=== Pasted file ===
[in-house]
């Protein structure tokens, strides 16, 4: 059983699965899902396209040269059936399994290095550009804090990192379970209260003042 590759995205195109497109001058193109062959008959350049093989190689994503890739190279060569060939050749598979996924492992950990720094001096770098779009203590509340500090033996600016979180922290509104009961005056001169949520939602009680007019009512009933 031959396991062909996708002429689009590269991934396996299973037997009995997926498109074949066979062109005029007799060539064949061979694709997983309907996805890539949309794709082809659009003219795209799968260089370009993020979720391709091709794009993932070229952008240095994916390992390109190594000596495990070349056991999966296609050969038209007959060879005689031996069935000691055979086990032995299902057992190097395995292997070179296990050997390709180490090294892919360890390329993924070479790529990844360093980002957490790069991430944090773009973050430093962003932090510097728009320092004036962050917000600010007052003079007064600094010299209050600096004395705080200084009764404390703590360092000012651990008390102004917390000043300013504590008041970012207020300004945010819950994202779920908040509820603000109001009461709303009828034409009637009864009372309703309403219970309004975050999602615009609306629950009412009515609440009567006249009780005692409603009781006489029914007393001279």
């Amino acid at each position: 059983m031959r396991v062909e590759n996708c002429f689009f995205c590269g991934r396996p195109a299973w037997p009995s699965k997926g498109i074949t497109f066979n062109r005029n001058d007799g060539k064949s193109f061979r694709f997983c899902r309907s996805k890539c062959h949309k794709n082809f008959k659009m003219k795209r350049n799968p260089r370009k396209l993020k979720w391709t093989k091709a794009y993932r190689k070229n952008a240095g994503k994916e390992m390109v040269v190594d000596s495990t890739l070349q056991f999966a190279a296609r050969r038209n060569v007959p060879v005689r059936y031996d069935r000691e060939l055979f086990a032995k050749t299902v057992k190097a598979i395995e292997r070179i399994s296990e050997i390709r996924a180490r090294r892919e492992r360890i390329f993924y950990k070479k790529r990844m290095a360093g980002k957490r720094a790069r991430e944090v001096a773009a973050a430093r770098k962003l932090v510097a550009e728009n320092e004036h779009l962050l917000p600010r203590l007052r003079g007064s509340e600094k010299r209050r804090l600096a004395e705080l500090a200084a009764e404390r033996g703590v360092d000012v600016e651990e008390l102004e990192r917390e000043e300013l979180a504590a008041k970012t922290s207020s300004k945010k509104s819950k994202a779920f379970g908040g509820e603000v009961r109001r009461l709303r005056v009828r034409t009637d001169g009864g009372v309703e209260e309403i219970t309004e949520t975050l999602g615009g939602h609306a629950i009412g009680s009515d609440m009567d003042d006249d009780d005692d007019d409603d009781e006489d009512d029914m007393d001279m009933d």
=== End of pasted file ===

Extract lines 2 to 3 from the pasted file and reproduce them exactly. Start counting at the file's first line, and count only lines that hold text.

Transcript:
């Protein structure tokens, strides 16, 4: 059983699965899902396209040269059936399994290095550009804090990192379970209260003042 590759995205195109497109001058193109062959008959350049093989190689994503890739190279060569060939050749598979996924492992950990720094001096770098779009203590509340500090033996600016979180922290509104009961005056001169949520939602009680007019009512009933 031959396991062909996708002429689009590269991934396996299973037997009995997926498109074949066979062109005029007799060539064949061979694709997983309907996805890539949309794709082809659009003219795209799968260089370009993020979720391709091709794009993932070229952008240095994916390992390109190594000596495990070349056991999966296609050969038209007959060879005689031996069935000691055979086990032995299902057992190097395995292997070179296990050997390709180490090294892919360890390329993924070479790529990844360093980002957490790069991430944090773009973050430093962003932090510097728009320092004036962050917000600010007052003079007064600094010299209050600096004395705080200084009764404390703590360092000012651990008390102004917390000043300013504590008041970012207020300004945010819950994202779920908040509820603000109001009461709303009828034409009637009864009372309703309403219970309004975050999602615009609306629950009412009515609440009567006249009780005692409603009781006489029914007393001279």
């Amino acid at each position: 059983m031959r396991v062909e590759n996708c002429f689009f995205c590269g991934r396996p195109a299973w037997p009995s699965k997926g498109i074949t497109f066979n062109r005029n001058d007799g060539k064949s193109f061979r694709f997983c899902r309907s996805k890539c062959h949309k794709n082809f008959k659009m003219k795209r350049n799968p260089r370009k396209l993020k979720w391709t093989k091709a794009y993932r190689k070229n952008a240095g994503k994916e390992m390109v040269v190594d000596s495990t890739l070349q056991f999966a190279a296609r050969r038209n060569v007959p060879v005689r059936y031996d069935r000691e060939l055979f086990a032995k050749t299902v057992k190097a598979i395995e292997r070179i399994s296990e050997i390709r996924a180490r090294r892919e492992r360890i390329f993924y950990k070479k790529r990844m290095a360093g980002k957490r720094a790069r991430e944090v001096a773009a973050a430093r770098k962003l932090v510097a550009e728009n320092e004036h779009l962050l917000p600010r203590l007052r003079g007064s509340e600094k010299r209050r804090l600096a004395e705080l500090a200084a009764e404390r033996g703590v360092d000012v600016e651990e008390l102004e990192r917390e000043e300013l979180a504590a008041k970012t922290s207020s300004k945010k509104s819950k994202a779920f379970g908040g509820e603000v009961r109001r009461l709303r005056v009828r034409t009637d001169g009864g009372v309703e209260e309403i219970t309004e949520t975050l999602g615009g939602h609306a629950i009412g009680s009515d609440m009567d003042d006249d009780d005692d007019d409603d009781e006489d009512d029914m007393d001279m009933d």